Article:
Book Review: The Last Lessons of Christ: Living by Faith in an Age of Despair by Andrew Gilmore and Daniel Sweet (four stars)
“Your attitude is the driving force for kingdom-centric living. You must develop a sacrificial, selfless disposition to make an impact on the world.”
A better-than-average study based on the next-to-the-last week of Jesus’s life, as reported in the Gospel of Luke. Gilmore and Sweet take the chapter apart in (mostly) chronological order to show how Jesus was preparing his disciples for his coming death. And the start of their ministry.
“But too many Christians believe faith ends at salvation when it’s just the beginning. You’re called to walk in faith daily.”
Each chapter is a stand-alone lesson, which encourages readers to read one then meditate on it for a day or a week.
“Above all the grace and the gifts that Christ gives to his beloved is that of overcoming self.” St. Francis of Assisi
Lots of good references and quotes.
“Few of us will have to face martyrdom, but God is calling us daily to walk in faith, to live in step with the Spirit, to do something uncomfortable for the sake of the kingdom.”
Book Review: The Pursuit of God by A. W. Tozer (five stars)
To have found God and still to pursue Him is the soul’s paradox of love.
“The Pursuit of God is the enduring Christian classic written by renowned pastor and theologian A. W. Tozer.” For a change, the cover blurb is correct, though Tozer might have quibbled with the label theologian.
The shallowness of our inner experience, the hollowness of our worship, and that servile imitation of the world which marks our promotional methods all testify that we, in this day, know God only imperfectly, and the peace of God scarcely at all.
Published in 1948, this book reverberates with contemporary import. Tozer cuts to the quick of the malaise infecting modern Christians and the modern church. It identifies and prescribes for exactly what is ill in believers today.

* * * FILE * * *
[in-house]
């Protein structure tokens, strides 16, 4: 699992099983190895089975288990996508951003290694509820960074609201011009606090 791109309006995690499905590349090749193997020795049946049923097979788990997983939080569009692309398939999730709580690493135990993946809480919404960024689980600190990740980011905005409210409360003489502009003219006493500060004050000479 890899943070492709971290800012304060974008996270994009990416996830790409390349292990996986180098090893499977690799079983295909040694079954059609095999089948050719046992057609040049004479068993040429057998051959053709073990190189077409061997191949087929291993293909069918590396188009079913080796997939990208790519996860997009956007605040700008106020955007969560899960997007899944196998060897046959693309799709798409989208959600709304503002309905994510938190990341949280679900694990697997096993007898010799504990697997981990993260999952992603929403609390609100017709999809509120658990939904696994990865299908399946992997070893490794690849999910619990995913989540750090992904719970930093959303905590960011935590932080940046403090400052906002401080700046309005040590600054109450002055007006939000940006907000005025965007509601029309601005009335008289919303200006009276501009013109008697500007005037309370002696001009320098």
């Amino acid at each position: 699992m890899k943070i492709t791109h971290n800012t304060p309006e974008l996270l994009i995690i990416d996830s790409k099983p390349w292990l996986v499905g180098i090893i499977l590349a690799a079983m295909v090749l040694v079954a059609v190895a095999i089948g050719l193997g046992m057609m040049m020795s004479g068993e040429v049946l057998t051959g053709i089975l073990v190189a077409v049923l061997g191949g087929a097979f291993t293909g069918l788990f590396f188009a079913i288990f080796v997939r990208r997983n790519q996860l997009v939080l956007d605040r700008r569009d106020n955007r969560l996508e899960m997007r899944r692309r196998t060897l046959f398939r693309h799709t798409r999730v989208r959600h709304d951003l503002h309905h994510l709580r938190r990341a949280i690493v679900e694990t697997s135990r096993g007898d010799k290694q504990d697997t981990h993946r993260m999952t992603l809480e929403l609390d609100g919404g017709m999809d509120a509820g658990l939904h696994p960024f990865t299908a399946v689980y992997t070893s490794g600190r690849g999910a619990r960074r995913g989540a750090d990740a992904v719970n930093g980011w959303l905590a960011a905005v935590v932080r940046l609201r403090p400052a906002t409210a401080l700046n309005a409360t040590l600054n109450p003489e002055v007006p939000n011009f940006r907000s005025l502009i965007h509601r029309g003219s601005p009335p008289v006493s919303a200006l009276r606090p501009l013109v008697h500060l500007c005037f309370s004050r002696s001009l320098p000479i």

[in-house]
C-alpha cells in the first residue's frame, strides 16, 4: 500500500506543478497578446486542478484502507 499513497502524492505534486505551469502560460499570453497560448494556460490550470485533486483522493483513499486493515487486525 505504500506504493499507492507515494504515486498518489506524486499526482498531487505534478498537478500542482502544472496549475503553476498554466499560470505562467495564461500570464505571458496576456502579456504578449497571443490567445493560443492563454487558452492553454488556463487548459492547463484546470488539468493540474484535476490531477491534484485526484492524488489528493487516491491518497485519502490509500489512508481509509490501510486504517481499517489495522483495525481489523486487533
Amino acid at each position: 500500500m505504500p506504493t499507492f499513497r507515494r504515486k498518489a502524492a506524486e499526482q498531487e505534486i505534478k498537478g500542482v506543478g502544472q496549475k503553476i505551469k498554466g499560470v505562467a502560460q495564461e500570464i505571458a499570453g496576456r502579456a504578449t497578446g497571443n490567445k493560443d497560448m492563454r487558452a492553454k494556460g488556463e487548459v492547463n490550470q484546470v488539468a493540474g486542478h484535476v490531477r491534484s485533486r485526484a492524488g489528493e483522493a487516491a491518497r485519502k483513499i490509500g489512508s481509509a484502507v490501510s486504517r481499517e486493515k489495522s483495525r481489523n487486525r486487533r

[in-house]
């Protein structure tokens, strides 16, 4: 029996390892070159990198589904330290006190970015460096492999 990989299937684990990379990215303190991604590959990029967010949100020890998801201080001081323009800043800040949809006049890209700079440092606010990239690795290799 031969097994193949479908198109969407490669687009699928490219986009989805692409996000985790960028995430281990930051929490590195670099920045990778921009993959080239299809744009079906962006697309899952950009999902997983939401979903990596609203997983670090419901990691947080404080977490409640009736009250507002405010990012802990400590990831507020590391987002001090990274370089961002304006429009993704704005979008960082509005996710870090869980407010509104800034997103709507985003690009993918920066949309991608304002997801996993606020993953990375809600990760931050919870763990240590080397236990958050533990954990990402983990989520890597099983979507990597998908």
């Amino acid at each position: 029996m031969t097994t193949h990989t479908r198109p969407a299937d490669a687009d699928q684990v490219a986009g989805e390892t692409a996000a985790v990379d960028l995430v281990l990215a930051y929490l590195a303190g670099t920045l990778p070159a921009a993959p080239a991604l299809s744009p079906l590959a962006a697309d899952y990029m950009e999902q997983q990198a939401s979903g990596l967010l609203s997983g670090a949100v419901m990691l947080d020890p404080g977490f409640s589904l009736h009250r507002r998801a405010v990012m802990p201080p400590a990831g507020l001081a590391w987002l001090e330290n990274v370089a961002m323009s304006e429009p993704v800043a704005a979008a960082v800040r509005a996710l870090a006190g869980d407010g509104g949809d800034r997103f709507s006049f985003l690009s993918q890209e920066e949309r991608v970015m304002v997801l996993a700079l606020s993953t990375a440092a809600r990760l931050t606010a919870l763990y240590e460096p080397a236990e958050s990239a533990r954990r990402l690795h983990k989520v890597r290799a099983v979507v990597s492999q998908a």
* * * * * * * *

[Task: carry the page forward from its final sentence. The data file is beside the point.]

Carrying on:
If we cooperate with Him in loving obedience, God will manifest Himself to us, and that manifestation will be the difference between a nominal Christian life and a life radiant with the light of His face.
Book Review: The Veil: An invitation to the Unseen Realm by Blake K. Healy (Five Stars)
Seeing in the Spirit is all but worthless if you can’t hear the voice of God.
This book was “written by a Christian targeted at Christian about a Christian topic.” It will make little sense to non-Christians and even many Christians. An experiential-based discussion of Healy’s gift and how it offers a closer walk with God for those who seek it.
Knowing who God says you are is just as important as knowing who God is.
Purely on the level of communication, this book surpasses ninety percent of Christian theology and literature. Even non-believers will understand most of what Healy is saying even if they don’t think as he does.
You need the voice of the Holy Spirit in your life for everything. Without it anything can be twisted, but with it anything can be redeemed.
He includes several chapters on practical aspects of obtaining seeing and dealing with blockages, and closes with a helpful appendix of biblical references, but his decision to keep his text conversational increases the potential that the reader will understand and receive his message.
Seeing isn’t a privilege; it’s your destiny.
Book Report: Don’t Waste Your Sorrows: New Insight Into God’s Eternal Purpose for Each Christian in the Midst of Life’s Greatest Adversities by Paul E. Billheimer
Four Stars out of Five
An amazing book, first published in 1977, which addresses the most vexing issue of modern Christains, “Why do good people suffer?” Billheimer’s answer, simply, is that’s how people grow spiritually. Not seeking the easy path. Not awards or riches, but perseverance through sorrow and suffering grows character.
He offers support from the Bible and historic and contemporary (for his time) Christian sources. (Billy Graham is cited. His place in the American Christian community much the same forty years ago as today.) Most of Billheimer’s exposition is logical, straight-forward and easy to follow. Slightly repetitive, but that fits with the teaching character of the book.
Those of other faith or non-faith communities will find it opaque. More a teaching than a devotional reading, but worthwhile for Christians.